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Case of the Day: Ure v. Oceania Cruises

The case of the day is Ure v. Oceania Cruises, Inc. (S.D. Fla. 2015). Diana Ure was a passenger aboard Oceania’s ship. She fell ill and was treated by one of the defendants, Dr. Fabian Bonilla, an Ecuadoran national. She and her husband sued Bonilla, apparently for medical malpractice, and she served him at his address in Ecuador via mail (sent by the clerk, as FRCP 4(f)(2)(C)(ii) requires). Bonilla moved to dismiss, arguing that Ecuadoran law forbids service by mail.
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Case of the Day: Fisher v. Petr Konchalovsky Foundation

Still Life with Grinder
Still Life with Grinder. Credit: artnet.com

The case of the day is Fisher v. Petr Konchalovsky Foundation (S.D.N.Y. 2016). Fisher owns a painting that he claims is Still Life with Grinder, by Russian artist Petr Petrovich Konchalovsky. Fisher’s claim was that the Foundation, based in Moscow, had wrongfully declared the painting to be inauthentic. Fisher sought leave under FRCP 4(f)(3) to serve process on the Foundation by mail, but the judge denied the motion on the grounds that although Russia has unilaterally suspended compliance with the Hague Service Convention for requests for service emanating from the United States, it has nevertheless objected to service by postal channels. Its refusal to honor the treaty does not override its objections to service by postal channels under Article 10(a).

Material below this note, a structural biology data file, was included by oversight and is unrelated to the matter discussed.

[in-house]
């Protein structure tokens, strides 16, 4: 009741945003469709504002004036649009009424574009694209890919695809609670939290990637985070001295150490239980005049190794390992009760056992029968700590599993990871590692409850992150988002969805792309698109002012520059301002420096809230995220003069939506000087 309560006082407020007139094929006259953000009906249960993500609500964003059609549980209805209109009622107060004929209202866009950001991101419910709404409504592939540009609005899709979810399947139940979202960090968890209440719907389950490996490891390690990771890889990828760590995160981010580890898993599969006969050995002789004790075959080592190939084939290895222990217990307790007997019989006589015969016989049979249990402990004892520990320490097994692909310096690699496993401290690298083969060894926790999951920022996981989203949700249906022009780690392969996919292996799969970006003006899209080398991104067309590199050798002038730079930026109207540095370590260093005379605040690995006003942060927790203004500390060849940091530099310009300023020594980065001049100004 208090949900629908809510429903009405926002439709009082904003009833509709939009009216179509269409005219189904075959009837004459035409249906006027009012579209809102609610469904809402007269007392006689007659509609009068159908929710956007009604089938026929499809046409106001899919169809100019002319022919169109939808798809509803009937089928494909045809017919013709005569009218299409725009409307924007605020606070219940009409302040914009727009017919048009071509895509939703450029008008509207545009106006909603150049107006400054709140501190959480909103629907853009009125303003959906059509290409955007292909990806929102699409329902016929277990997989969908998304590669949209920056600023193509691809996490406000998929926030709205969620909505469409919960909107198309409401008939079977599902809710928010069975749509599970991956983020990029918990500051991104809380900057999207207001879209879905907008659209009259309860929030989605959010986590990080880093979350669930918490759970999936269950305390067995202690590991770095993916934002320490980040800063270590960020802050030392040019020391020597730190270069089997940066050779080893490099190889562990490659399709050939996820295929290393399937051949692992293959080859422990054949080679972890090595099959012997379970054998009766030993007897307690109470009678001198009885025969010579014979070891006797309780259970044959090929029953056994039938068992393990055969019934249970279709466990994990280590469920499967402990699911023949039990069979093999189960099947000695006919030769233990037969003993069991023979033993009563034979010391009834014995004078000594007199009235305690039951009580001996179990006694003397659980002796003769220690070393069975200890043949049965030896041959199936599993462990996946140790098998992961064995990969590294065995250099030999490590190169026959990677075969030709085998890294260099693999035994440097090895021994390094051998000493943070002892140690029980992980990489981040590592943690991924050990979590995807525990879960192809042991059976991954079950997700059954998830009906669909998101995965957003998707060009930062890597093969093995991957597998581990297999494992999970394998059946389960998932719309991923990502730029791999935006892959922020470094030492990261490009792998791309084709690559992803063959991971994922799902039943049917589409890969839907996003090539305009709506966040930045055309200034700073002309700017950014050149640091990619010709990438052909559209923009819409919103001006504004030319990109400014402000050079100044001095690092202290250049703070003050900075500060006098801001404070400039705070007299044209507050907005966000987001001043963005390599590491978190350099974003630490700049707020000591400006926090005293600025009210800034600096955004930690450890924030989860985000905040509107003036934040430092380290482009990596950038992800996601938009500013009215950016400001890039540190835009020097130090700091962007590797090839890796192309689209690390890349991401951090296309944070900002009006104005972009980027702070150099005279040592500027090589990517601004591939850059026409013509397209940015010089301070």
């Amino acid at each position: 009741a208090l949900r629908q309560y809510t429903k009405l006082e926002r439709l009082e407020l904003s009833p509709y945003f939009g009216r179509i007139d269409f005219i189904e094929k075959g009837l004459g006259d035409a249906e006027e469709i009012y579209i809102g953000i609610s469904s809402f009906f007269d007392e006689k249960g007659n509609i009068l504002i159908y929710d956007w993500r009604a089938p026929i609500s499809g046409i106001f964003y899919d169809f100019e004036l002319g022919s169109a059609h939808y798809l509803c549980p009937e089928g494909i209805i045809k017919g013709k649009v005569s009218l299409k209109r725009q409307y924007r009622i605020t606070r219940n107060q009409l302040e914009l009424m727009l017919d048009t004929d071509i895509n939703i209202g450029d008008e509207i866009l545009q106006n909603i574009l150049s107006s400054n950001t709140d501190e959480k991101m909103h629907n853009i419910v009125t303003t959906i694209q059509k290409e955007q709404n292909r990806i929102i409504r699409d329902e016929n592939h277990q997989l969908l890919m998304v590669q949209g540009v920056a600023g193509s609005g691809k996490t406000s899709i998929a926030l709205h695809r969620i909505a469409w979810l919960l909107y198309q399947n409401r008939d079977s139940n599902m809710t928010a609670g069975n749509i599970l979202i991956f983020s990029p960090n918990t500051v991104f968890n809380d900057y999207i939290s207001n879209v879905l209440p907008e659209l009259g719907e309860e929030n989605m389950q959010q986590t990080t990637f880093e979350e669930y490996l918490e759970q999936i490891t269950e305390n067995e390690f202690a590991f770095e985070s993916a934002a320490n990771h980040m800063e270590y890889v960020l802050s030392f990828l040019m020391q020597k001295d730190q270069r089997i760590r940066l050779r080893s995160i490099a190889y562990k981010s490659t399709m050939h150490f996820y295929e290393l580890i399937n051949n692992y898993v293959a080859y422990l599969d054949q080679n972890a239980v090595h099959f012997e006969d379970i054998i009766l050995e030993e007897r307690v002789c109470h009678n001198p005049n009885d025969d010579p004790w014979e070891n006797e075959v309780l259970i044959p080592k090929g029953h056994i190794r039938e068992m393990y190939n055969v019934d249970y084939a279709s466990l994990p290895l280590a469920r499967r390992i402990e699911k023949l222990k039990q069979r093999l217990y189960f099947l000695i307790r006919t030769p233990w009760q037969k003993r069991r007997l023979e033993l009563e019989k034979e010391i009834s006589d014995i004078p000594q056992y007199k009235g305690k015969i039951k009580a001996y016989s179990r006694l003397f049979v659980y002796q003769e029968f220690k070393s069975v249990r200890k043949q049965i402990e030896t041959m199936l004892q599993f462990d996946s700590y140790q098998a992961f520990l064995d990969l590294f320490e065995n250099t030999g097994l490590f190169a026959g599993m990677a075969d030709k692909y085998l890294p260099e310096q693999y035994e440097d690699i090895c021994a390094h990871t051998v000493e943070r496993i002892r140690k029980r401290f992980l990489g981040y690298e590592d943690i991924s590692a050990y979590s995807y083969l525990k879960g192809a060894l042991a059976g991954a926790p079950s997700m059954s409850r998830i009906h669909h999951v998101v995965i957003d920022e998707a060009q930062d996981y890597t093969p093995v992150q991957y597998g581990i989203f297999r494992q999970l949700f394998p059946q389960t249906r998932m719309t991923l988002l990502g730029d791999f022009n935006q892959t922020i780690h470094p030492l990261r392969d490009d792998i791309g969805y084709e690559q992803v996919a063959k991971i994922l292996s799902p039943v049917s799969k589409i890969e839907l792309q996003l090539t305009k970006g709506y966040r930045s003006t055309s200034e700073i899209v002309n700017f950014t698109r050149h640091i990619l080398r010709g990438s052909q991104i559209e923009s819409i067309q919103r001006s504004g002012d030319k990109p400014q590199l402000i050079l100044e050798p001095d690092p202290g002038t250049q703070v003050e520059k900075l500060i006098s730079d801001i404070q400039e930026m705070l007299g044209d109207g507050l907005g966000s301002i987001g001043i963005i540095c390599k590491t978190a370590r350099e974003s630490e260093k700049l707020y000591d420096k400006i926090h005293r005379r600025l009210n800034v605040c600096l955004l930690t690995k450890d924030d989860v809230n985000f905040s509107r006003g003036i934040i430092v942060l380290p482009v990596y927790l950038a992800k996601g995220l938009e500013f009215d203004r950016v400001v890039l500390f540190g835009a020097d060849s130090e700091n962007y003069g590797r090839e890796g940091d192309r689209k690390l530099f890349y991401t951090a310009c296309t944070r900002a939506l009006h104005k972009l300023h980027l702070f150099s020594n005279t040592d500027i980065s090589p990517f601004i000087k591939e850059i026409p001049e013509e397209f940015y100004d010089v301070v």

Fisher then sought leave under FRCP 4(f)(3) to serve process by email. My perspective on this should be familiar. Service has to be by a method authorized by the Hague Service Convention. You’re not going to allow service by mail because Russia objected to service by mail under the Convention—fine. Should you allow service by email? Well, what provision of the Convention authorizes it or even permits it? The answer, none, except possibly Article 10(a), the article on service by postal channels, but the whole reason we’re in this mess is because Russia does not allow service under Article 10(a).

But as longtime readers know, this analysis has not proved persuasive to very many American courts. Indeed, there are so many district court decisions to choose from that when granting Fisher’s motion, the judge did not even have to cite the leading case, Gurung v. Malhotra. Sigh.

Case of the Day: Bazarian International v. Aerohotelco

The case of the day is Bazarian International Financial Associates LLC v. Desarrollos Aerohotelco CA (D.D.C. 2016). Bazarian sued Aerohotelco for breach of an investment banking agreement. Aerohotelco was a Venezuelan firm.
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